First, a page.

Oklahoma-Developed Drug Closer To Being Approved To Repair Hearing Loss
A new pill being developed in Oklahoma could help repair hearing loss, even eliminate the use of hearing aids all together.
Dr. Rick Kopke and his team at Oklahoma City's Hough Ear Institute have been developing on the drug over half a decade now. It’s a drug slowly proving to fix even ringing in the ear.
“We’ve been working on a pill that can be taken shortly after a loud noise exposure or a blast injury to decrease the permeate hearing loss that might ensure,” said Kopke. “It looks like it can even regenerate the delicate nerve endings for hearing and restore some hearing.”
It's only right the pill is being developed in the Sooner State. Home to many military bases, it could be revolutionary for service men and women.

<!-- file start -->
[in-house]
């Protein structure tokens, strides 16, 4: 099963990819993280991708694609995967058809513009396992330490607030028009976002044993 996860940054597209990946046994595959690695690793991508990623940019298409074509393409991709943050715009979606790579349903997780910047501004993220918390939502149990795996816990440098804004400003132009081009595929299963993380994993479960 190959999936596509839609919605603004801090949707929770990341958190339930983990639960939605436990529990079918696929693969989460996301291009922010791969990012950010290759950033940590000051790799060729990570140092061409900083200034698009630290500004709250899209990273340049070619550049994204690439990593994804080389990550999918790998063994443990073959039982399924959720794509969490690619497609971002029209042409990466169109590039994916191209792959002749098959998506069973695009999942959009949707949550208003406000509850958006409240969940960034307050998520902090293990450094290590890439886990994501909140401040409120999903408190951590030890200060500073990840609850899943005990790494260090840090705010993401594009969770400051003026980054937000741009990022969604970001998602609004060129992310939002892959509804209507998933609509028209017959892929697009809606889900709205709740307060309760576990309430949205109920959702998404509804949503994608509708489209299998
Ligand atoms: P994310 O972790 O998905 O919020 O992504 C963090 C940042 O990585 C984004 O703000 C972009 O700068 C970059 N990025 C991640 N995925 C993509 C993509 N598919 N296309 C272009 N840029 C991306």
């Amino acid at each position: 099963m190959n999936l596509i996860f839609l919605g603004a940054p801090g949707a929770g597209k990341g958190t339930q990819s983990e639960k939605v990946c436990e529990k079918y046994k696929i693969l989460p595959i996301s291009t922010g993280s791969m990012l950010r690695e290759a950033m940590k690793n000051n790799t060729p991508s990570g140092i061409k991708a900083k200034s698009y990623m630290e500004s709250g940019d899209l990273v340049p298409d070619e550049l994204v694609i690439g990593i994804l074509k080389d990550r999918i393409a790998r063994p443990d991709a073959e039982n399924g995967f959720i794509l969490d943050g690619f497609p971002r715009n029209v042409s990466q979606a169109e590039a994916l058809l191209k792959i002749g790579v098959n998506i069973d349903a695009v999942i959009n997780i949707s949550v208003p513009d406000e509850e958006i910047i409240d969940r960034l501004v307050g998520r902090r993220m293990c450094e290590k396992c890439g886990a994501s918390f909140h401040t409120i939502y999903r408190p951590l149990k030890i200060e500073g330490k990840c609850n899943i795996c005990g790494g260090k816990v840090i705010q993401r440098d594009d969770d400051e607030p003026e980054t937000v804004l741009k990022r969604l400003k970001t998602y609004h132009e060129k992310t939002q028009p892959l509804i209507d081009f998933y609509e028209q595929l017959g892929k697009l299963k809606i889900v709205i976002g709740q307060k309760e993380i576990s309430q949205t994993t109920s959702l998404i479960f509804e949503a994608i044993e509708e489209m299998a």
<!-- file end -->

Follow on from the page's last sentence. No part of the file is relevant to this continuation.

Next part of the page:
“Our hope is that this will be valuable for the military, people in combat, especially that don't have time to put their ear plugs in,” said Kopke. “They can take this pill and have less hearing damage from noise.”
Countless donors have helped raised nearly $20 million so far to help make the drug, temporarily named "NHPN-1010," a possibility.
“If all goes well, were looking to have this on the market in mid-2020 so about five years down the road if everything goes well,” said Kopke.
The public will be able to participate in clinical trials.
The Hough Ear Institute will make announcements on its website after the drug makes it out of phase two testing, in about a year.